U.S. Seeks Shows for International Buyer Program

HIL ANDERSON, SENIOR EDITOR
Share on facebook
Share on twitter
Share on linkedin
Share on print
Share on email

Washington, DC – The U.S. Department of Commerce (DOC) is accepting applications this Fall for trade shows to be included in the International Buyer Program (IBP) for 2010.

Approximately 40 events will be selected for the IBP list and will receive the department’s assistance in recruiting international attendees.

The assistance provided to show organizers includes worldwide promotion of selected shows to potential international buyers, end-users, representatives and distributors. Promotion is conducted by officials in the DOC’s Commercial Service offices in more than 70 countries representing the United States’ major trading partners, and also in U.S. embassies in countries where the Commercial Service does not maintain offices.

The goal of the IBP is to drum up business for small and medium-sized U.S. exporters by getting international buyers to the trade shows held in the United States where such companies exhibit. The industry sectors vary widely. Shows on the 2009 IBP list include PACK EXPOSatellite 2009World of Concrete 2009 and the International Home + Housewares Show.

Along with its marketing assistance, the IBP operates one or more International Business Center at each show where foreign visitors are welcomed and given an overview of the event. Meetings with exhibitors can also be arranged.

One requirement for the IBP program is that the applicant show have significant “stature” within its specific sector. The IBP defines the appropriate stature as being “clearly recognized by the industry it covers as a leading event for the promotion of that industry’s products and services both domestically and internationally, and as a showplace for the latest technology or services in that industry.”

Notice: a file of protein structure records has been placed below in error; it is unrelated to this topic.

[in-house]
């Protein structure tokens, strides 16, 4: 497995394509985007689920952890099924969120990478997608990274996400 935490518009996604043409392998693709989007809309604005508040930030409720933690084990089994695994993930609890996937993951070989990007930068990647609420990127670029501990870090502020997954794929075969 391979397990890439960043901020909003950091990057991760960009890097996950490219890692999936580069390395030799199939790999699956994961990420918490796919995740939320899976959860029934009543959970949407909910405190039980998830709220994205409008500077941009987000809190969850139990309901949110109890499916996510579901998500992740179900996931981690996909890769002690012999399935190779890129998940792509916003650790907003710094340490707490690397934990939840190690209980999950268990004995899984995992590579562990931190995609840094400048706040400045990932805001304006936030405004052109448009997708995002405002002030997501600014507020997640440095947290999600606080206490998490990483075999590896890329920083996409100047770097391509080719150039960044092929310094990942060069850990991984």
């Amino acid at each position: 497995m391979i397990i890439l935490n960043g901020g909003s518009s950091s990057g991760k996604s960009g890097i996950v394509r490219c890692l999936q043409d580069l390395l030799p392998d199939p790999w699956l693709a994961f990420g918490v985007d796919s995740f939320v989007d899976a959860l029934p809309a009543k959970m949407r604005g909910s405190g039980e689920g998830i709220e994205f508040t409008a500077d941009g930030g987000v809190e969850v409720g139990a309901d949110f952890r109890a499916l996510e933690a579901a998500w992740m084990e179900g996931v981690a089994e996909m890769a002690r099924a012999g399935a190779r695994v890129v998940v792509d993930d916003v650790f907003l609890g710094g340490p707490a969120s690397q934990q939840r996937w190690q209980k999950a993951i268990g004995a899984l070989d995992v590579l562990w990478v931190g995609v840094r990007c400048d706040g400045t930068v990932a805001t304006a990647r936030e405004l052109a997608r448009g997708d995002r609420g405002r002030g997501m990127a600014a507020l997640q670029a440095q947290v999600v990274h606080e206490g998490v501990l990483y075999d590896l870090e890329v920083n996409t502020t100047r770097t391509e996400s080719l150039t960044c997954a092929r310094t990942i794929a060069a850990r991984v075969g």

The applicant show must also demonstrate that it can host large numbers of attendees who do not speak English and that the exhibitors themselves have a keen interest in meeting with international buyers.

Other caveats include no first-year shows or non-specific horizontal events. Organizers must also have procedures in place for the protection of intellectual property rights and be willing to offer incentives to foreign delegations, which the IBP suggests include reduced admission fees and special events.

The application process requires participation fees based on the length of the show. Events of five days or less require an $8,000 fee. Shows that run longer than five days or require more than one International Business Center pay a $14,000 participation fee. Shows that exceed 10 days in duration or require more than two International Business Centers must pay a negotiated fee of $19,500 or more.

Applications are due November 8. More information on the application process and requirements for the IBP list can be obtained from Blanche Ziv, the manager of the IBP.

Reach Blanche Ziv at (202) 482-4207 or blanche.ziv@mail.doc.gov